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Letters Lived Contributor: Selma James

April 1st, 2014     by Julia Horel     Comments

Illustration: Erin McPhee

Cross-posted from the Three O’Clock Press blog. The Letters Lived contributor series is posted weekly. The series begins here.

Selma James is an anti-sexist, anti-racist, anti-capitalist campaigner and author. Known for her pioneering work on women’s rights, James coined the term “unwaged” to describe most of the caring work that women do. James first put pen to paper in 1952 with her essay A Woman’s Place, describing the frustrations of women’s lives as housewives. James argues that women are engaged in the work of making society and deserve financial independence and recognition outside of the market economy. A leading activist in the women’s movement of the 1970s, James founded the International Wages for Housework Campaign in 1972, helping launch the domestic labour debate.

James’ publications include The Power of Women and the Subversion of the Community and most recently, Sex, Race and Class — The Perspective of Winning: A Selection of Writings 1952-2011. James wrote the original piece, “Sex, Race and Class,” which is the title of the collection. In it, she stresses the ties between the women’s movement, the black movement, the immigrant movement, and the LGBTQ movement. She believes that all of these campaigns are impacted by an international division of labour and sees the fight against this hierarchy as a collective struggle.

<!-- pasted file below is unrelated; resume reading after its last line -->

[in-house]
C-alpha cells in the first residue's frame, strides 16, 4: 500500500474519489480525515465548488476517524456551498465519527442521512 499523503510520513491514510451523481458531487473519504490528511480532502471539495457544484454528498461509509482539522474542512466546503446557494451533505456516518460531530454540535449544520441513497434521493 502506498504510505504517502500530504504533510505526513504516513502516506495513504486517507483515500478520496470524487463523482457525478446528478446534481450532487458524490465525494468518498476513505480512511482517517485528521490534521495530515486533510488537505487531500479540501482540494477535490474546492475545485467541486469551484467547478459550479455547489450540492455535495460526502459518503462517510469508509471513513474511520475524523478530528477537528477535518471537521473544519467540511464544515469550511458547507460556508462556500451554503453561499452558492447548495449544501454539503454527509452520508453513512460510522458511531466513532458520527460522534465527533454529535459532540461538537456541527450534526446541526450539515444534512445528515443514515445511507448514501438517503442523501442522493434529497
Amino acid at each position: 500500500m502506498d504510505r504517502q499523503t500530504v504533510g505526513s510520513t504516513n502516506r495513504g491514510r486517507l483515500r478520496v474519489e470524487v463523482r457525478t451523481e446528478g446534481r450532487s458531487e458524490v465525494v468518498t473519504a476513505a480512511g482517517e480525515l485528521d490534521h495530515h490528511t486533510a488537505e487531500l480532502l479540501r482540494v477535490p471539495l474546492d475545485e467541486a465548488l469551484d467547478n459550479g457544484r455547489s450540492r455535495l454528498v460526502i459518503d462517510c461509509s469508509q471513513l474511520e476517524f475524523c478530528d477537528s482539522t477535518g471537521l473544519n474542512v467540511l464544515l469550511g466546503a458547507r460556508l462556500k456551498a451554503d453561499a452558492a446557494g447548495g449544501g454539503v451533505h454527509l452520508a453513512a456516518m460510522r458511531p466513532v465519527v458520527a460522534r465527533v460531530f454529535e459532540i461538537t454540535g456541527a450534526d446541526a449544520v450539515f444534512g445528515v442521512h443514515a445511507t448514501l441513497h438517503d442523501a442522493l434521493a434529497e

In James’ contribution to Letters Lived: Radical reflections, revolutionary paths, she emphasizes the importance of absorbing art and culture from around the world at an early age — an essential starting point for making connections between different kinds of human expression:

“My experience is that we are all saying most of the same things most of the time, and we don’t know it because we are locked out of the many languages in which we say it. By ‘languages’ here, I mean not only words, but dance and music and literature and culture and the study of words and pictures and the ways we organize ourselves collectively.”

James always returns to the power of collective action throughout her letter, reiterating her belief that the separation of women and men has a negative effect on us all.

“Don’t ever think you’re the only one who knows or understands suffering. Assume others have similar experiences, feelings and understandings; and try to acknowledge these, confirming your own and others’ reality, emotional and otherwise, always looking for allies against injustice.”

In 2000, James helped launch an international grassroots network for the recognition and payment of all the caring work women do called Global Woman’s Strike, which she continues to coordinate. James also lectures internationally and is currently holding public events in Ontario.

Tags: bibliothèque

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